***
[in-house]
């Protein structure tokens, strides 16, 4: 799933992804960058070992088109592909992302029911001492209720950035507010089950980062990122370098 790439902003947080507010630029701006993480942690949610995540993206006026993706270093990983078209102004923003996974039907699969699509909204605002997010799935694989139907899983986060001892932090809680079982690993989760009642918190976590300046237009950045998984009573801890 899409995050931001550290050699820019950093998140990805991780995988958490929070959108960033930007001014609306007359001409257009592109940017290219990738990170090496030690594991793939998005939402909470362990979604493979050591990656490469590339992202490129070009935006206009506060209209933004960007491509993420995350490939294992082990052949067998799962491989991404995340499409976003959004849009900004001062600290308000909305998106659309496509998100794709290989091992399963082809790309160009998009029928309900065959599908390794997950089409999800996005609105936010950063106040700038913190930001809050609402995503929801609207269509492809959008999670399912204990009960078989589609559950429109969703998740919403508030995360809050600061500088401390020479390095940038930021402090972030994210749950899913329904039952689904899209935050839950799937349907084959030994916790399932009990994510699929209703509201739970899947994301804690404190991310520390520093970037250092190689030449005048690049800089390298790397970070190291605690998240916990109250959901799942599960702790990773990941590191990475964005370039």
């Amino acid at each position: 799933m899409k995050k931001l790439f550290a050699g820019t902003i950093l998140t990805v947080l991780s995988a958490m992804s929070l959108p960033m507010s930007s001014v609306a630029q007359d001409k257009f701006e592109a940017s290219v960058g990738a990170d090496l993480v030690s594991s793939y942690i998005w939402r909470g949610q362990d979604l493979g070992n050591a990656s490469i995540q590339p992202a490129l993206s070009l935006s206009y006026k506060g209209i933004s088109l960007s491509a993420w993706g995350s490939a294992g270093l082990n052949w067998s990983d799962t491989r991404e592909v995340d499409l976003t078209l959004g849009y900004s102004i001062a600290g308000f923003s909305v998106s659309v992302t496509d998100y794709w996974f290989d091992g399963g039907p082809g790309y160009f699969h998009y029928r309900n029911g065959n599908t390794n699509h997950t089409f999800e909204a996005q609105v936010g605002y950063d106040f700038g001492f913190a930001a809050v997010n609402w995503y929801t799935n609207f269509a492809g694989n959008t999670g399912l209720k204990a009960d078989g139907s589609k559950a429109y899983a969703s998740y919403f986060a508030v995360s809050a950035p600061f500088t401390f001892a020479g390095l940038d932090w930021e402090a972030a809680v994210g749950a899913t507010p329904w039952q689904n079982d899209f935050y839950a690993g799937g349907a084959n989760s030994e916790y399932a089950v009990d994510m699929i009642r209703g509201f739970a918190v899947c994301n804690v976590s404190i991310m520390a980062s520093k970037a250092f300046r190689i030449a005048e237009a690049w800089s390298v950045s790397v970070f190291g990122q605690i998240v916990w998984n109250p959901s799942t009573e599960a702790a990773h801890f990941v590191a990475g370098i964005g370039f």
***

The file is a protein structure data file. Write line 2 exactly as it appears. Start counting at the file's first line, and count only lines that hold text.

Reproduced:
């Protein structure tokens, strides 16, 4: 799933992804960058070992088109592909992302029911001492209720950035507010089950980062990122370098 790439902003947080507010630029701006993480942690949610995540993206006026993706270093990983078209102004923003996974039907699969699509909204605002997010799935694989139907899983986060001892932090809680079982690993989760009642918190976590300046237009950045998984009573801890 899409995050931001550290050699820019950093998140990805991780995988958490929070959108960033930007001014609306007359001409257009592109940017290219990738990170090496030690594991793939998005939402909470362990979604493979050591990656490469590339992202490129070009935006206009506060209209933004960007491509993420995350490939294992082990052949067998799962491989991404995340499409976003959004849009900004001062600290308000909305998106659309496509998100794709290989091992399963082809790309160009998009029928309900065959599908390794997950089409999800996005609105936010950063106040700038913190930001809050609402995503929801609207269509492809959008999670399912204990009960078989589609559950429109969703998740919403508030995360809050600061500088401390020479390095940038930021402090972030994210749950899913329904039952689904899209935050839950799937349907084959030994916790399932009990994510699929209703509201739970899947994301804690404190991310520390520093970037250092190689030449005048690049800089390298790397970070190291605690998240916990109250959901799942599960702790990773990941590191990475964005370039």